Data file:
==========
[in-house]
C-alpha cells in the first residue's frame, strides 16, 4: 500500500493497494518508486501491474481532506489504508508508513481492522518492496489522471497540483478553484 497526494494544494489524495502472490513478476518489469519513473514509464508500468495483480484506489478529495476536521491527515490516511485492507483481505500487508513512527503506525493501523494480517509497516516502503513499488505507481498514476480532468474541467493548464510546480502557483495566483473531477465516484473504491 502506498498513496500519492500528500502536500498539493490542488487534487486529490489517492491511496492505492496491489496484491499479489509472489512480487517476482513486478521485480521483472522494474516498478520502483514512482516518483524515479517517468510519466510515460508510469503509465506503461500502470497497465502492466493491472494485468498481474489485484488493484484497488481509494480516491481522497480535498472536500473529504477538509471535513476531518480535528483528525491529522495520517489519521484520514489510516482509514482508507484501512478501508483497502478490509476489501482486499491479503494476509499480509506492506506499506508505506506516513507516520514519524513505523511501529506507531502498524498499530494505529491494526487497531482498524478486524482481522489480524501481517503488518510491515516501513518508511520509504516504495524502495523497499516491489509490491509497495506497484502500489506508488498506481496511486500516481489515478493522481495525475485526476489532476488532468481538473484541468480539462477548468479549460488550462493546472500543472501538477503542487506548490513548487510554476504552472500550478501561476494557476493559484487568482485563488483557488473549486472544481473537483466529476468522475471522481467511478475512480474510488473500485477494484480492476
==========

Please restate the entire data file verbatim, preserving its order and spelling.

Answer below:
[in-house]
C-alpha cells in the first residue's frame, strides 16, 4: 500500500493497494518508486501491474481532506489504508508508513481492522518492496489522471497540483478553484 497526494494544494489524495502472490513478476518489469519513473514509464508500468495483480484506489478529495476536521491527515490516511485492507483481505500487508513512527503506525493501523494480517509497516516502503513499488505507481498514476480532468474541467493548464510546480502557483495566483473531477465516484473504491 502506498498513496500519492500528500502536500498539493490542488487534487486529490489517492491511496492505492496491489496484491499479489509472489512480487517476482513486478521485480521483472522494474516498478520502483514512482516518483524515479517517468510519466510515460508510469503509465506503461500502470497497465502492466493491472494485468498481474489485484488493484484497488481509494480516491481522497480535498472536500473529504477538509471535513476531518480535528483528525491529522495520517489519521484520514489510516482509514482508507484501512478501508483497502478490509476489501482486499491479503494476509499480509506492506506499506508505506506516513507516520514519524513505523511501529506507531502498524498499530494505529491494526487497531482498524478486524482481522489480524501481517503488518510491515516501513518508511520509504516504495524502495523497499516491489509490491509497495506497484502500489506508488498506481496511486500516481489515478493522481495525475485526476489532476488532468481538473484541468480539462477548468479549460488550462493546472500543472501538477503542487506548490513548487510554476504552472500550478501561476494557476493559484487568482485563488483557488473549486472544481473537483466529476468522475471522481467511478475512480474510488473500485477494484480492476